The Morgan bankers invented credit derivatives in response to the poor prospects of American industry, the ancient source of real economic growth. Real growth came from the exponential rise in employment and the discovery of fresh capacity in the forms of forests, petroleum deposits, and hydroelectric power. These resources made it possible to build really big things: cities and suburbs throughout the Sun Belt, an energy infrastructure based on hundreds of millions of automobiles, and a torrent of consumer products. This was growth–not a positive differential in financial securities but biophysical expansion on a societal scale, a nation-shaping, world-transforming scale.
The financiers at Morgan who went looking for the old expansion succeeded only in finding new ways to manufacture debt. Only borrowed money and deepening debt gave them the boom they sought. Beneath their fabulous incomes, however, roiled a paycheck-to-paycheck struggle, in which homeowners found their costs rising relative to their incomes. The high price of tangible commodities–petroleum, metals, labor, and food–triggered the foreclosures that toppled the banks.
Early in the crisis, leaders in finance and government referred to the downturn as a “correction,” a word typically applied to a fall of between 10 and 20% during an overall bull-market. My definition differs by degree. The financial collapse represents a correction toward the real capacity of the economy to produce value. And since the spectacular value of the peak never rested on hard matter, there can be no going back without inflating the same bubble, causing the same misery.
In the mean time we have come to live boom lives — driving boom cars, building boom houses, and developing boom expectations for boom retirements. Tens of millions of people made decisions assuming that the actual value of the economy would support their material lives, yet that value never actually existed.
The correction increasingly looks like a transition from one economy to another. No utopia awaits us. There will always be scarcity, conflict, and the freedom and excitement of markets. But after exhausting the Earth for two centuries, capitalism is running out of people and places to mine. It thrives on untapped capacities of a kind that no longer exist. Put another way, growth has ceased; or if it has not exactly ceased, it no longer confers any benefit on the vast majority of people. As Herman Daly, Bill McKibben, and James Gustav Speth have recently argued, our growth is not economic but uneconomic. It reduces our real wealth and undermines our stability. In this sense, growth costs much more in its social and environmental externalities than it creates in human happiness.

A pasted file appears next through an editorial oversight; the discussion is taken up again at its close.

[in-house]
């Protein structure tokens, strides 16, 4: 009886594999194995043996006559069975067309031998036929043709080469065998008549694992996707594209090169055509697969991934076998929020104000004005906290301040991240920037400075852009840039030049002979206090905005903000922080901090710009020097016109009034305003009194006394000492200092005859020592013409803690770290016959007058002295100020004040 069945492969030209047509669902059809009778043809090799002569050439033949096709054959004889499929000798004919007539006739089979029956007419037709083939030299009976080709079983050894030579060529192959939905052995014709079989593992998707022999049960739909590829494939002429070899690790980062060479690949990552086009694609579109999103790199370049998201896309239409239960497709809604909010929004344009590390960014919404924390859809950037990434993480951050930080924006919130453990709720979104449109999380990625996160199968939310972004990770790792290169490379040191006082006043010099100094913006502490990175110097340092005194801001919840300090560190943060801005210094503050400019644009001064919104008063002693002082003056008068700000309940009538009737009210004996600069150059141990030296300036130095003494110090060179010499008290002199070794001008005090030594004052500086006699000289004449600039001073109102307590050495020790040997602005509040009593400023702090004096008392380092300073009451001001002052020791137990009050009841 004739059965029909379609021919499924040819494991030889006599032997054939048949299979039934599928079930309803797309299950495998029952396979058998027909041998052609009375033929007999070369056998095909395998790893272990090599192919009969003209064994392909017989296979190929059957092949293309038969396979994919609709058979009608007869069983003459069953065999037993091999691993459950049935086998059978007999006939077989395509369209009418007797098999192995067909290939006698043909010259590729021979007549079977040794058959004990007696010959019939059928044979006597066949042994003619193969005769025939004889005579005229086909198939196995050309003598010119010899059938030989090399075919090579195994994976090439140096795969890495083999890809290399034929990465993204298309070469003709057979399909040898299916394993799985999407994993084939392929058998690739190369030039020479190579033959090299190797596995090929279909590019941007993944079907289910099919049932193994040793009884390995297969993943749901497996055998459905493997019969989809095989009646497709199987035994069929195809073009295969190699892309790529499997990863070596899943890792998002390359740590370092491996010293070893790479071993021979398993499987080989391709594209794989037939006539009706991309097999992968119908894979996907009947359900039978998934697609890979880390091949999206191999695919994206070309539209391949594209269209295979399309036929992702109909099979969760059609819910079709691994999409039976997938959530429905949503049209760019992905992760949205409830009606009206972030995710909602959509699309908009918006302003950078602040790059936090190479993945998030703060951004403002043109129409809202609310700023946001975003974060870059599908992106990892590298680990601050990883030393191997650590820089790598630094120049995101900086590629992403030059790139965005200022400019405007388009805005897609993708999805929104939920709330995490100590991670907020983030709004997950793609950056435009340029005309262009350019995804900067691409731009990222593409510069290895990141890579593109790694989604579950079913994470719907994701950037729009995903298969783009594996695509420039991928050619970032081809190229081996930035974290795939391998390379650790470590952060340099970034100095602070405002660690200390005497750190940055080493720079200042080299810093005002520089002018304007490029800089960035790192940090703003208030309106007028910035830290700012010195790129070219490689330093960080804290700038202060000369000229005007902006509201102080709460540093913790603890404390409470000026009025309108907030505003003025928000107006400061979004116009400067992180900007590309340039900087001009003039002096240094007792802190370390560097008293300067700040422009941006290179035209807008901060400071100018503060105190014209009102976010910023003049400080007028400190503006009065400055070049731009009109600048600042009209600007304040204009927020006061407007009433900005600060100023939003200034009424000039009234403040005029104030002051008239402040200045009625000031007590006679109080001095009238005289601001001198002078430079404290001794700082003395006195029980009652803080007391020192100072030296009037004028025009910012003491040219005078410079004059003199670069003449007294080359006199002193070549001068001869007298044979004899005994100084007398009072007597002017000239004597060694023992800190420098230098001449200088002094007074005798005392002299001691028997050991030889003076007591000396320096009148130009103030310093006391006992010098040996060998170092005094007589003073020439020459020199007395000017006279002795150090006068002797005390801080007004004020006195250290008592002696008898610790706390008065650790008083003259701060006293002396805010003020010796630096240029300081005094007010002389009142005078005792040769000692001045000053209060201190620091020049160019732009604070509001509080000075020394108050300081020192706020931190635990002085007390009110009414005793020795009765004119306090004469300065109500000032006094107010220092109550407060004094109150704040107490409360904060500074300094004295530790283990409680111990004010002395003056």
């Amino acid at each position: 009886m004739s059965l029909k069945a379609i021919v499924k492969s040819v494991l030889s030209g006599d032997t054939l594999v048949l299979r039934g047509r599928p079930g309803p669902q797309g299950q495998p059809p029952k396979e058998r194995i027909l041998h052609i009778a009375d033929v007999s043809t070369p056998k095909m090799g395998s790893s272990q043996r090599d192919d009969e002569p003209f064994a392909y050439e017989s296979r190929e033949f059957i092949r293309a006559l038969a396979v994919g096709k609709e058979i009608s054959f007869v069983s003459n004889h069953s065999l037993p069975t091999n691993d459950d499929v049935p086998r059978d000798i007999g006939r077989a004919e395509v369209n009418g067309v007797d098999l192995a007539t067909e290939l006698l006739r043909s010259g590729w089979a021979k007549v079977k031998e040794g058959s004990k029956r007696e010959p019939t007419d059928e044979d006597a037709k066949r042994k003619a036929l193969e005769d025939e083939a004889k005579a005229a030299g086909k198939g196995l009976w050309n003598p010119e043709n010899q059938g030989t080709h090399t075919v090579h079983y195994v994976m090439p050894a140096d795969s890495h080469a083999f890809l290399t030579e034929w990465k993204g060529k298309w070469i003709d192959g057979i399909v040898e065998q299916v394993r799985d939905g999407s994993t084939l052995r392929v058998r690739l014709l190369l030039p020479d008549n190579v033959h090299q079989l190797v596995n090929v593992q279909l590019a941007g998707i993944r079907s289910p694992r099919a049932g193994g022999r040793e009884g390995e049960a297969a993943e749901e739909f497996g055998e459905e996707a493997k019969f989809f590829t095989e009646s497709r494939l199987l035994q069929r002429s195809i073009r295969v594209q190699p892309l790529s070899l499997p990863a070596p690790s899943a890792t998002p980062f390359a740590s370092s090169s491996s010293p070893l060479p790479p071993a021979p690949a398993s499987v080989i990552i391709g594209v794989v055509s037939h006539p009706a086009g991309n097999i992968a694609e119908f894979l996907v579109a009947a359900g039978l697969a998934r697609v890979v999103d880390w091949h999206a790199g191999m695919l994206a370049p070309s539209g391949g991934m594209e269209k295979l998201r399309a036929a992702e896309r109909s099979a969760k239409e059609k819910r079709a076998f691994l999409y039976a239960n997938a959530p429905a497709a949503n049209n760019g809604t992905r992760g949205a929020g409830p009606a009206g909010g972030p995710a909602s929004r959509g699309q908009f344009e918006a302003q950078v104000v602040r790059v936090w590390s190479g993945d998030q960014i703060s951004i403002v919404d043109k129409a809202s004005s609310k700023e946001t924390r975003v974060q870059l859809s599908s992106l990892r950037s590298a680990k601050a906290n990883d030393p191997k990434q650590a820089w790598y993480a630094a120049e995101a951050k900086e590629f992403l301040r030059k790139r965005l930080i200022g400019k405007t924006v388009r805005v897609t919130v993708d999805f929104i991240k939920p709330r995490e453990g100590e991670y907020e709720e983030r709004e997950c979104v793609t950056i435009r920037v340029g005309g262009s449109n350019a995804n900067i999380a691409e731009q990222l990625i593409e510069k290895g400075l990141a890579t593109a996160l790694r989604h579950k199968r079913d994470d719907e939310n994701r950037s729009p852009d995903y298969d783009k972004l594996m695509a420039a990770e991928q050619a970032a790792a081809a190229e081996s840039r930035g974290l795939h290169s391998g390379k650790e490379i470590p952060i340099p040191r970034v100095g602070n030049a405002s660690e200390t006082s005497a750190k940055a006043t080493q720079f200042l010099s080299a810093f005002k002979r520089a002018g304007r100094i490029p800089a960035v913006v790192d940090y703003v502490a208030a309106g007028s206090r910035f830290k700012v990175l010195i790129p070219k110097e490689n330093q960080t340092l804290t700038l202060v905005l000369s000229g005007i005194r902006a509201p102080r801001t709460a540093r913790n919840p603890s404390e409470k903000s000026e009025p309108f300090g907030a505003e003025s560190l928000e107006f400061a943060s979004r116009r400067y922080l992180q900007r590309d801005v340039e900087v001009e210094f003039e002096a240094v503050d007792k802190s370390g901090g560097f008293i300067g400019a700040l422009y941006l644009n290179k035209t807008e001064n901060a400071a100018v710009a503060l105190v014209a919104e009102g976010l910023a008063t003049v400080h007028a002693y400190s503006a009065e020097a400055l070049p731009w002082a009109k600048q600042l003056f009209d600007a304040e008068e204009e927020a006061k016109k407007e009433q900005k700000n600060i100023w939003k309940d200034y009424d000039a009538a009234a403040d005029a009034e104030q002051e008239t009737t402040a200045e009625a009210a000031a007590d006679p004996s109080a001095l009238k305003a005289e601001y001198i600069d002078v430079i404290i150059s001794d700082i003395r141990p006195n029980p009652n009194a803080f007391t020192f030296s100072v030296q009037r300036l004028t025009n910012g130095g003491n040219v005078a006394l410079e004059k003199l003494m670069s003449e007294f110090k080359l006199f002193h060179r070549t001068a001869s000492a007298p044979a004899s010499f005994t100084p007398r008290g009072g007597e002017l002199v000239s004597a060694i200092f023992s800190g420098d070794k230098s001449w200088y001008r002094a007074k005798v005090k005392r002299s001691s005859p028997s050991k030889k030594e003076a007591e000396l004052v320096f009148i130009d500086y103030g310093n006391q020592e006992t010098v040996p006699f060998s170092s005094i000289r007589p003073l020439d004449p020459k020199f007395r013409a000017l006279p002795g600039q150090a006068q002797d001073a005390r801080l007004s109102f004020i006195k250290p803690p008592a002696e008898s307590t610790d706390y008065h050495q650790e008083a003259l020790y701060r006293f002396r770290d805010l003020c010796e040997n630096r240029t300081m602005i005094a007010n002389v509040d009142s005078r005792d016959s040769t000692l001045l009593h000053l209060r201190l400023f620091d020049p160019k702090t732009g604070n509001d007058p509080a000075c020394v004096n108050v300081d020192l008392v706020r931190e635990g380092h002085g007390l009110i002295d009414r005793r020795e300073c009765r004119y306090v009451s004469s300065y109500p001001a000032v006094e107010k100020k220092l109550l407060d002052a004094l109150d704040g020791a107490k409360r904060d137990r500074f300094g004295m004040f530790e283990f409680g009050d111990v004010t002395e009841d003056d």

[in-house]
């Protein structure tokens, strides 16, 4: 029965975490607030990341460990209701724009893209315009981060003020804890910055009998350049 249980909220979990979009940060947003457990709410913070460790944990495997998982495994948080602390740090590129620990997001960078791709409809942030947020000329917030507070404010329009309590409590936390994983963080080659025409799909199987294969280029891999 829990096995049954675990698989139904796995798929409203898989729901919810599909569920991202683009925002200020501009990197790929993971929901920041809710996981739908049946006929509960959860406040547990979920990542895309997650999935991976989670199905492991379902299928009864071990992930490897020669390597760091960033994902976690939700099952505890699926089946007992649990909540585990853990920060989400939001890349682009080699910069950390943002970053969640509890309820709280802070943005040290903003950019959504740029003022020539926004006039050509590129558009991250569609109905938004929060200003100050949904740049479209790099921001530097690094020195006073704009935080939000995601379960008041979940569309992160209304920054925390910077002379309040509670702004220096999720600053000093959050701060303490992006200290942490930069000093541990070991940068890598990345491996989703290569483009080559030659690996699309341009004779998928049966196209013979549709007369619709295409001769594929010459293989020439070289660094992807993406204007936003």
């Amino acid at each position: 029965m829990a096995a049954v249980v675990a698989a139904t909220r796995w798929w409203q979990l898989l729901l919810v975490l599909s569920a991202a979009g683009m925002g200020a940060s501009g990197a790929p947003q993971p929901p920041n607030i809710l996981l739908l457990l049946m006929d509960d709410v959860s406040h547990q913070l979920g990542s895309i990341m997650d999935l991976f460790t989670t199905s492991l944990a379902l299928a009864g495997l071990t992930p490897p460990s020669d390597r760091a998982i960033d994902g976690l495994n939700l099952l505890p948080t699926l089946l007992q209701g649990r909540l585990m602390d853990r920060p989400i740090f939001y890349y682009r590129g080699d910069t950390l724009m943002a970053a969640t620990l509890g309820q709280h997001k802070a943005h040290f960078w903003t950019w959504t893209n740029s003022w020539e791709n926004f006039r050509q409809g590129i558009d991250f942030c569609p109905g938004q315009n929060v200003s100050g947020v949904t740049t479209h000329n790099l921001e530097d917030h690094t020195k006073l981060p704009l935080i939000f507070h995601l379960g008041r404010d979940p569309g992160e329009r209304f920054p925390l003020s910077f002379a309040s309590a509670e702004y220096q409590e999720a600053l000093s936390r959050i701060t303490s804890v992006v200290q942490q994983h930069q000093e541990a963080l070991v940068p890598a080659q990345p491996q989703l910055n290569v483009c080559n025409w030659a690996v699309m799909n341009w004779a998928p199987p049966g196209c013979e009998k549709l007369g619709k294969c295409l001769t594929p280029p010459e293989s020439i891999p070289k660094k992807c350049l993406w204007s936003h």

Perhaps in this moment we can accept two truths long offered by experience but rarely acknowledged. First, economies can produce only so much wealth and the Earth offers few untapped places for employing capital. Second, vast inequalities of wealth are economically and socially unstable. Predictions of a short and painless recovery deny both truths and leave the underling causes of the crisis unexamined, making others like it inevitable.
Transitional thinking would mark this recession as a meaningful and hopeful event–not just another crash and bust. Government would rededicate itself to the general welfare (not corporate welfare), to democracy (not capitalism). The two, after all, are not the same (as China demonstrates), and they have often run counter to each other in American history. Finance in decline and democracy ascendant — not betting back to a false normality — might be nothing to fear.
Steven Stoll is the author of The Great Delusion: A Mad Inventor, Death in the Tropics, and the Utopian Origins of Economic Growth (2008) and Associate Professor of History at Fordham University.